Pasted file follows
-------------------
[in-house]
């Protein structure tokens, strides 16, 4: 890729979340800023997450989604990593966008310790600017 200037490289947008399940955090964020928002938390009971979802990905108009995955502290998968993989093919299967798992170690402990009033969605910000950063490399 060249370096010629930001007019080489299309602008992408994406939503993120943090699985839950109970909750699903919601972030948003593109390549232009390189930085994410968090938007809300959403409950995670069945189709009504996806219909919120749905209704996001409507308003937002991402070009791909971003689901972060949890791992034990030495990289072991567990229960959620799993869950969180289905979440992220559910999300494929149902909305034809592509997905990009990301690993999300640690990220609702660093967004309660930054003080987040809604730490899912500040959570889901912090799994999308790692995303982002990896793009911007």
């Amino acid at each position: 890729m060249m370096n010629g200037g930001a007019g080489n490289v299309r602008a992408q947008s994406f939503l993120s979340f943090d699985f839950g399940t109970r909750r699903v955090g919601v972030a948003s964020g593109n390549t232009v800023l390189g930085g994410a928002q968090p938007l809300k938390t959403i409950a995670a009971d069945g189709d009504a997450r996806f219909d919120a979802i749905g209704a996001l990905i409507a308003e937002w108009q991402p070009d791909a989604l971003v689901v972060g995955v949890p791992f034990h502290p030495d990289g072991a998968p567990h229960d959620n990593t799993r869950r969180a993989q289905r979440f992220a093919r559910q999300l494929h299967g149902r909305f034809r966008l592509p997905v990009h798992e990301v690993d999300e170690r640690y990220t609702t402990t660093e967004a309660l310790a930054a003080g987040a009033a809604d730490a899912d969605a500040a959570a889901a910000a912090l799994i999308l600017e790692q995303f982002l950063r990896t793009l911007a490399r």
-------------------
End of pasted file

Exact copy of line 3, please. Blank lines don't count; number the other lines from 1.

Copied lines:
């Amino acid at each position: 890729m060249m370096n010629g200037g930001a007019g080489n490289v299309r602008a992408q947008s994406f939503l993120s979340f943090d699985f839950g399940t109970r909750r699903v955090g919601v972030a948003s964020g593109n390549t232009v800023l390189g930085g994410a928002q968090p938007l809300k938390t959403i409950a995670a009971d069945g189709d009504a997450r996806f219909d919120a979802i749905g209704a996001l990905i409507a308003e937002w108009q991402p070009d791909a989604l971003v689901v972060g995955v949890p791992f034990h502290p030495d990289g072991a998968p567990h229960d959620n990593t799993r869950r969180a993989q289905r979440f992220a093919r559910q999300l494929h299967g149902r909305f034809r966008l592509p997905v990009h798992e990301v690993d999300e170690r640690y990220t609702t402990t660093e967004a309660l310790a930054a003080g987040a009033a809604d730490a899912d969605a500040a959570a889901a910000a912090l799994i999308l600017e790692q995303f982002l950063r990896t793009l911007a490399r």